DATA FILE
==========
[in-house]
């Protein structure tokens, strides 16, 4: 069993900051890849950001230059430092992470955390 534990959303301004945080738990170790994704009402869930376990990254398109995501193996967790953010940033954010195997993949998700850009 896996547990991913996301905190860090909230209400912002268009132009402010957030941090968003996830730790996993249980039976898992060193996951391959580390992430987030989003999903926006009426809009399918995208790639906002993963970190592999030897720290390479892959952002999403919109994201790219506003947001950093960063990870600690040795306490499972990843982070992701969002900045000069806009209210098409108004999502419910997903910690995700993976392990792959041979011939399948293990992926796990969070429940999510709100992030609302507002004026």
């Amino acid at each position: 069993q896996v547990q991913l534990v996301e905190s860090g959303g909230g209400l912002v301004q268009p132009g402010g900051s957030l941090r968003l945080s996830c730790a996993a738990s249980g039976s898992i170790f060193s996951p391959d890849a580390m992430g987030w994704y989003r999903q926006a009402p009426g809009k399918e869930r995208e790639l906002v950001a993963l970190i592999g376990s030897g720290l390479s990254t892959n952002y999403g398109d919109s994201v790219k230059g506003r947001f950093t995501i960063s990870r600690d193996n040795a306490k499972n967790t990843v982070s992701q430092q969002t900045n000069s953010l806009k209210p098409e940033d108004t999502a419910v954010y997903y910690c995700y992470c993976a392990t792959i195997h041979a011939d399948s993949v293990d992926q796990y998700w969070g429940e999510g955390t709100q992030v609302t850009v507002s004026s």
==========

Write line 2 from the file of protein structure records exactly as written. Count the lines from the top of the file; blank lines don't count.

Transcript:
């Protein structure tokens, strides 16, 4: 069993900051890849950001230059430092992470955390 534990959303301004945080738990170790994704009402869930376990990254398109995501193996967790953010940033954010195997993949998700850009 896996547990991913996301905190860090909230209400912002268009132009402010957030941090968003996830730790996993249980039976898992060193996951391959580390992430987030989003999903926006009426809009399918995208790639906002993963970190592999030897720290390479892959952002999403919109994201790219506003947001950093960063990870600690040795306490499972990843982070992701969002900045000069806009209210098409108004999502419910997903910690995700993976392990792959041979011939399948293990992926796990969070429940999510709100992030609302507002004026």